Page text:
A number of Facebook employees, protesting the social giant’s failure to take action against Donald Trump’s posts suggesting that government forces would fire at rioting crowds, walked off the job Monday — in virtual fashion, given that most staffers are still working remotely during the COVID-19 pandemic.
Several hundred of the company’s employees staged the virtual walkout, setting their email out-of-office messages to say they were protesting the situation, according to the New York Times, which first reported on the demonstration.
Facebook, which had more than 48,000 full-time workers as of the end of the first quarter of 2020, did not say how many employees participated in the walkout.
The walkout came after several employees over the weekend voiced their disagreement with CEO Mark Zuckerberg, who on Friday explained in a post that he decided to leave up Trump’s inflammatory post to “enable as much expression as possible.” Twitter — for the first time on one of Trump’s tweets — last week added a warning label hiding the offensive post, with the company saying it violated rules against glorifying violence
In response to the walkout, Facebook issued the same statement it provided about individual employees speaking about against Zuckerberg.
“We recognize the pain many of our people are feeling right now, especially our Black community,” the company said. “We encourage employees to speak openly when they disagree with leadership. As we face additional difficult decisions around content ahead, we’ll continue seeking their honest feedback.”
Trump, in a May 29 post on Twitter, Facebook and Instagram, wrote that “when the looting starts, the shooting starts” in reference to the unrest in Minneapolis, where protests erupted after the death of George Floyd, a black man killed by city police officers last week. The phrase “when the looting starts, the shooting starts” has a racist legacy: It was used in the late 1960s by Miami’s police chief in speaking about violently suppressing civil unrest in black neighborhoods and by segregationist George Wallace. Trump later claimed he was ignorant of the phrase’s racist implications.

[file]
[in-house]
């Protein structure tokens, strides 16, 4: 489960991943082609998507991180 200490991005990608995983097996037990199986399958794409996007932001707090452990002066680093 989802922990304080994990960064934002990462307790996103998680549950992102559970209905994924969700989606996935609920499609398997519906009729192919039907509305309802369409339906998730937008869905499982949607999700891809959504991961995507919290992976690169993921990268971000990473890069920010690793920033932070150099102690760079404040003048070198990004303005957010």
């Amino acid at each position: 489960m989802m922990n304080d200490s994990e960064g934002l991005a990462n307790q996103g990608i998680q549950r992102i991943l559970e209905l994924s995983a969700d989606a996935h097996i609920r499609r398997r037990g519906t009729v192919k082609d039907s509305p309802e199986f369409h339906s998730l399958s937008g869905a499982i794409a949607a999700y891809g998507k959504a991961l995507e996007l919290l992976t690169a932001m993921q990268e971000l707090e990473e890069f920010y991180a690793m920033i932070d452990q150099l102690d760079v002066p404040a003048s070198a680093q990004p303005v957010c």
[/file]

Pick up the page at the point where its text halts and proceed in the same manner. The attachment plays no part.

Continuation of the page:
Facebook’s policy about violent speech, according to its Community Guidelines, says, “While we understand that people commonly express disdain or disagreement by threatening or calling for violence in non-serious ways, we remove language that incites or facilitates serious violence. We remove content, disable accounts, and work with law enforcement when we believe there is a genuine risk of physical harm or direct threats to public safety.”
Twitter, in explaining why it added the warning message to Trump’s post, said it “violates our policies regarding the glorification of violence based on the historical context of the last line, its connection to violence, and the risk it could inspire similar actions today.”
“Mark is wrong, and I will endeavor in the loudest possible way to change his mind,” Ryan Freitas, director of product design for Facebook’s News Feed, said in a tweet Sunday. He said he was “organizing 50+ like-minded folks into something that looks like internal change.”
(Pictured above: Sign at the entrance to Facebook’s headquarters in Menlo Park, Calif., in support of healthcare workers on the front lines of the COVID-19 pandemic)